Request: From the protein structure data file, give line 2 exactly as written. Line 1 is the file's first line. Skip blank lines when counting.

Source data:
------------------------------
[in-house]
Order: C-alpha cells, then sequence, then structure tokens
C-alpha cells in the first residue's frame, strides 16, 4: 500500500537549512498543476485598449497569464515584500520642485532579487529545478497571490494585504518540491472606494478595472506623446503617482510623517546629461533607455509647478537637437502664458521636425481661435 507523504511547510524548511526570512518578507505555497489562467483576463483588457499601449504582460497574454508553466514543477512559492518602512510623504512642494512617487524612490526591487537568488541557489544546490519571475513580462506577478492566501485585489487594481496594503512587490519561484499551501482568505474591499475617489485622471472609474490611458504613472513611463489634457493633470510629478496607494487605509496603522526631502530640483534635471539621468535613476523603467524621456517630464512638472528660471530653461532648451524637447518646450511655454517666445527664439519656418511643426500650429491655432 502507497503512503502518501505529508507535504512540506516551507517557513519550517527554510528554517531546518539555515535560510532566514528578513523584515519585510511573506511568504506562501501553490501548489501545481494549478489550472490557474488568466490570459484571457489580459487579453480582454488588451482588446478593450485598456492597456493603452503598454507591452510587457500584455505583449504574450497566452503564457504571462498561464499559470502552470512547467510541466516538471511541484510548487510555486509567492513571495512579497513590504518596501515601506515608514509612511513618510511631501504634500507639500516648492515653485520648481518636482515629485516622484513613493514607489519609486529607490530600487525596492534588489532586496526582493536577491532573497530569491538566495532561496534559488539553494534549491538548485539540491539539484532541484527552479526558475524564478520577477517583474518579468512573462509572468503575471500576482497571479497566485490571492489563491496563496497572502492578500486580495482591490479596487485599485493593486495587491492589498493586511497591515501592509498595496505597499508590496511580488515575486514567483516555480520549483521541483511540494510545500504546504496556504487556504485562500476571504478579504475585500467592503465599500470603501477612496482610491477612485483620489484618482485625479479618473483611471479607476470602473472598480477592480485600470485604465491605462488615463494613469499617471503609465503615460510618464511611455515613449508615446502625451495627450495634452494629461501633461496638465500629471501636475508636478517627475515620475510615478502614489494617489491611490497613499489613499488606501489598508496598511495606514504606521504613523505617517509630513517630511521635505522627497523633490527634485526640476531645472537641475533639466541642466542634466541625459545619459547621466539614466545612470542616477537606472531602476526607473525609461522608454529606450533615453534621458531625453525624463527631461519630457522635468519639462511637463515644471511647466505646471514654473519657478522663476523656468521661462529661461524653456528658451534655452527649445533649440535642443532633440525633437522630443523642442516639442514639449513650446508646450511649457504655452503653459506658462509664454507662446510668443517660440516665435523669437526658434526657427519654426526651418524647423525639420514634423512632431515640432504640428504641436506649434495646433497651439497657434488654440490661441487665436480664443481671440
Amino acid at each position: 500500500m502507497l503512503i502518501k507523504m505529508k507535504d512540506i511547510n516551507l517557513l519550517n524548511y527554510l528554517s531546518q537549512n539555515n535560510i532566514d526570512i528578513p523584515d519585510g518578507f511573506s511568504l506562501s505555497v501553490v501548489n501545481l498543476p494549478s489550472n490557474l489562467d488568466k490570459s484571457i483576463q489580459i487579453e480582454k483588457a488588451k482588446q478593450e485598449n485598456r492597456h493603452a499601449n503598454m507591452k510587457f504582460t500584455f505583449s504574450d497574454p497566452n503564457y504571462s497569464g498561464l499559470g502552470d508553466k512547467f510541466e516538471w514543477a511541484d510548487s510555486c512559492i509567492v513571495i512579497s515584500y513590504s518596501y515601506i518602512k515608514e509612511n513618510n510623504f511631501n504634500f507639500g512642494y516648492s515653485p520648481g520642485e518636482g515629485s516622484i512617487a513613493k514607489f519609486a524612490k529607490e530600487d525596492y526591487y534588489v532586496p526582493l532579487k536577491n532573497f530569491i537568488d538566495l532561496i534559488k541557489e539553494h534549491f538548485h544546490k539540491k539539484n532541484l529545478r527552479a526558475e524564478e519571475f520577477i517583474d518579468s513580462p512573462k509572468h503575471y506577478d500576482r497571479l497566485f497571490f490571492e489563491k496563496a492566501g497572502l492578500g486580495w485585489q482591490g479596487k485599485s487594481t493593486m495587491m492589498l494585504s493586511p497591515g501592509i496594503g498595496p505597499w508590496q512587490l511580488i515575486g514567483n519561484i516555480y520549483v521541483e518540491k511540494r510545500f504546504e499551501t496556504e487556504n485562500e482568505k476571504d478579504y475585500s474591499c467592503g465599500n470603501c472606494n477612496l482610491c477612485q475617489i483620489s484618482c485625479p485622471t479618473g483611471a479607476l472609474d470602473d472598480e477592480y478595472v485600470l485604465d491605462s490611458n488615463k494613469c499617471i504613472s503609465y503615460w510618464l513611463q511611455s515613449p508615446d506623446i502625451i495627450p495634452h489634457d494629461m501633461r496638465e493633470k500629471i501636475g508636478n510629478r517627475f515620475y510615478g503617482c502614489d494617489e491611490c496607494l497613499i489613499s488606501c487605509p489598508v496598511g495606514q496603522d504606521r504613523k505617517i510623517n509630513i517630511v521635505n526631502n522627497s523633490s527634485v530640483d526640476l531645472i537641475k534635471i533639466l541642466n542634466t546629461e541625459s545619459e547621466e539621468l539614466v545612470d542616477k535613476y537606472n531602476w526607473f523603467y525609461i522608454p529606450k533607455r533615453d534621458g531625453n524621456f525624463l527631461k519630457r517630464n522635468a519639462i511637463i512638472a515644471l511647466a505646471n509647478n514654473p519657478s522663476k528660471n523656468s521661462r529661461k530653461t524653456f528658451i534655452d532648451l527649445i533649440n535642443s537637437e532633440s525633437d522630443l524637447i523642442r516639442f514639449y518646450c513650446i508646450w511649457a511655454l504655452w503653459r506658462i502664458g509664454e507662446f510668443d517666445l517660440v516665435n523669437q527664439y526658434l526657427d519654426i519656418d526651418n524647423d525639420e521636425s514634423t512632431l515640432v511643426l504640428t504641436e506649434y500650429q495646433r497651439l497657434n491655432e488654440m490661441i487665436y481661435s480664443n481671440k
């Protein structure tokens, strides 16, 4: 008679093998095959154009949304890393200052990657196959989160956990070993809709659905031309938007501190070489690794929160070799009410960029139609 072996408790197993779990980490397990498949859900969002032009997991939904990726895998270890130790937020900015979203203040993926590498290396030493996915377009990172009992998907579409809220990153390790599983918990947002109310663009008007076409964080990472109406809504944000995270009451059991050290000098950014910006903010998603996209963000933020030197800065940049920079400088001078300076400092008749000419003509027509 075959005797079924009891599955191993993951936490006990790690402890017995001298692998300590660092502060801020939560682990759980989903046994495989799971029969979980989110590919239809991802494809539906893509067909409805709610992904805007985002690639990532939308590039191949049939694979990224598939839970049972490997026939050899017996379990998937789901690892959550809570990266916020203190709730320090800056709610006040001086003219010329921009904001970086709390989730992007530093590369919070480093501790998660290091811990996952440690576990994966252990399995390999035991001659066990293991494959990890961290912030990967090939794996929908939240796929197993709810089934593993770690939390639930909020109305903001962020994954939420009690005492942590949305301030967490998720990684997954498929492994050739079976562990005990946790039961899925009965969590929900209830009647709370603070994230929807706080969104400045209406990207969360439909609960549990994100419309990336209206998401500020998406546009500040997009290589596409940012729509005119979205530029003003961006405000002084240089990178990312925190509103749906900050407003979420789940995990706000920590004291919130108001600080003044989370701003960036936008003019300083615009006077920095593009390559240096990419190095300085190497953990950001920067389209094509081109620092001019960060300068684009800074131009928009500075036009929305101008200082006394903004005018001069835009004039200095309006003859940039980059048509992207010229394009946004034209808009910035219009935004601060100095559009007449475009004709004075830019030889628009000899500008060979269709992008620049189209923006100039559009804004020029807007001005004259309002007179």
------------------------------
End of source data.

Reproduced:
Order: C-alpha cells, then sequence, then structure tokens